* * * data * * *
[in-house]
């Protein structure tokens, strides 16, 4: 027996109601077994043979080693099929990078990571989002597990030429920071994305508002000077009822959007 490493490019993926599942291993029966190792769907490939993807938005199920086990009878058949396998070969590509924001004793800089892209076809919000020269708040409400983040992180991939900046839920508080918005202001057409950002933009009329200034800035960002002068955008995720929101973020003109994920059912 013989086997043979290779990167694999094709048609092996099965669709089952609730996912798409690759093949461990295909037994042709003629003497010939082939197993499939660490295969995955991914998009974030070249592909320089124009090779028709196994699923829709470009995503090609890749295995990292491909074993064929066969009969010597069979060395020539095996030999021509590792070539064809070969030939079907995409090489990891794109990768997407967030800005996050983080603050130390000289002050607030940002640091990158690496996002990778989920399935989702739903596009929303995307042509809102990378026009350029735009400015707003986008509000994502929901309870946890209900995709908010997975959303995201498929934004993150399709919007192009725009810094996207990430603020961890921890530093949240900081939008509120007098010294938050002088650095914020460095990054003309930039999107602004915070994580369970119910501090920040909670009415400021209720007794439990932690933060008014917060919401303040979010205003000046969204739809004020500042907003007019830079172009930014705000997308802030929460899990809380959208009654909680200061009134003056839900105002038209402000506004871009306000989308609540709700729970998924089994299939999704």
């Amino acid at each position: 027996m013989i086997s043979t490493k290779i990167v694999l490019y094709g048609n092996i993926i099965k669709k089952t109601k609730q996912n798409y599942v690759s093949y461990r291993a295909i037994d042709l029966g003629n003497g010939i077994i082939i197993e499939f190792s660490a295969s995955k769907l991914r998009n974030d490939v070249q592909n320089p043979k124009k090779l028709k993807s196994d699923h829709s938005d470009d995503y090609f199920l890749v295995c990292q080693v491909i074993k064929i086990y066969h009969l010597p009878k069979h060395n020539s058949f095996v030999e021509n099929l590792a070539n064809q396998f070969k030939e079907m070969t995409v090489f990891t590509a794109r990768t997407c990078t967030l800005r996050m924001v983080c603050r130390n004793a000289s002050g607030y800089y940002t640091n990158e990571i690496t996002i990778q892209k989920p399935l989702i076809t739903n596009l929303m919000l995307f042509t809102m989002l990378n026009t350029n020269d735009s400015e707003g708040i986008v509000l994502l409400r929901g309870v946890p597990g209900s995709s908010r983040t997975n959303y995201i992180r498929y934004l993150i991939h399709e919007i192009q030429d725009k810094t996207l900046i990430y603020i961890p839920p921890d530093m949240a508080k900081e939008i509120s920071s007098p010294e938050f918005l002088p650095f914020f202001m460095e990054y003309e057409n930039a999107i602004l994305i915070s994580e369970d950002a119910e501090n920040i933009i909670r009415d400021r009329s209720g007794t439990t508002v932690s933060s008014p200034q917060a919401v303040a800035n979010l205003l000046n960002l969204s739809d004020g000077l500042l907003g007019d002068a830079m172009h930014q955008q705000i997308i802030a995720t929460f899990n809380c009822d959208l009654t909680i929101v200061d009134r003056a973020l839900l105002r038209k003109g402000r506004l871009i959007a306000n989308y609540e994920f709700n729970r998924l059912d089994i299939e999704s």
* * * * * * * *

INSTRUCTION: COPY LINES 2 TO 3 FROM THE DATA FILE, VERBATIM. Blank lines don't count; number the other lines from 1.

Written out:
């Protein structure tokens, strides 16, 4: 027996109601077994043979080693099929990078990571989002597990030429920071994305508002000077009822959007 490493490019993926599942291993029966190792769907490939993807938005199920086990009878058949396998070969590509924001004793800089892209076809919000020269708040409400983040992180991939900046839920508080918005202001057409950002933009009329200034800035960002002068955008995720929101973020003109994920059912 013989086997043979290779990167694999094709048609092996099965669709089952609730996912798409690759093949461990295909037994042709003629003497010939082939197993499939660490295969995955991914998009974030070249592909320089124009090779028709196994699923829709470009995503090609890749295995990292491909074993064929066969009969010597069979060395020539095996030999021509590792070539064809070969030939079907995409090489990891794109990768997407967030800005996050983080603050130390000289002050607030940002640091990158690496996002990778989920399935989702739903596009929303995307042509809102990378026009350029735009400015707003986008509000994502929901309870946890209900995709908010997975959303995201498929934004993150399709919007192009725009810094996207990430603020961890921890530093949240900081939008509120007098010294938050002088650095914020460095990054003309930039999107602004915070994580369970119910501090920040909670009415400021209720007794439990932690933060008014917060919401303040979010205003000046969204739809004020500042907003007019830079172009930014705000997308802030929460899990809380959208009654909680200061009134003056839900105002038209402000506004871009306000989308609540709700729970998924089994299939999704």
């Amino acid at each position: 027996m013989i086997s043979t490493k290779i990167v694999l490019y094709g048609n092996i993926i099965k669709k089952t109601k609730q996912n798409y599942v690759s093949y461990r291993a295909i037994d042709l029966g003629n003497g010939i077994i082939i197993e499939f190792s660490a295969s995955k769907l991914r998009n974030d490939v070249q592909n320089p043979k124009k090779l028709k993807s196994d699923h829709s938005d470009d995503y090609f199920l890749v295995c990292q080693v491909i074993k064929i086990y066969h009969l010597p009878k069979h060395n020539s058949f095996v030999e021509n099929l590792a070539n064809q396998f070969k030939e079907m070969t995409v090489f990891t590509a794109r990768t997407c990078t967030l800005r996050m924001v983080c603050r130390n004793a000289s002050g607030y800089y940002t640091n990158e990571i690496t996002i990778q892209k989920p399935l989702i076809t739903n596009l929303m919000l995307f042509t809102m989002l990378n026009t350029n020269d735009s400015e707003g708040i986008v509000l994502l409400r929901g309870v946890p597990g209900s995709s908010r983040t997975n959303y995201i992180r498929y934004l993150i991939h399709e919007i192009q030429d725009k810094t996207l900046i990430y603020i961890p839920p921890d530093m949240a508080k900081e939008i509120s920071s007098p010294e938050f918005l002088p650095f914020f202001m460095e990054y003309e057409n930039a999107i602004l994305i915070s994580e369970d950002a119910e501090n920040i933009i909670r009415d400021r009329s209720g007794t439990t508002v932690s933060s008014p200034q917060a919401v303040a800035n979010l205003l000046n960002l969204s739809d004020g000077l500042l907003g007019d002068a830079m172009h930014q955008q705000i997308i802030a995720t929460f899990n809380c009822d959208l009654t909680i929101v200061d009134r003056a973020l839900l105002r038209k003109g402000r506004l871009i959007a306000n989308y609540e994920f709700n729970r998924l059912d089994i299939e999704s």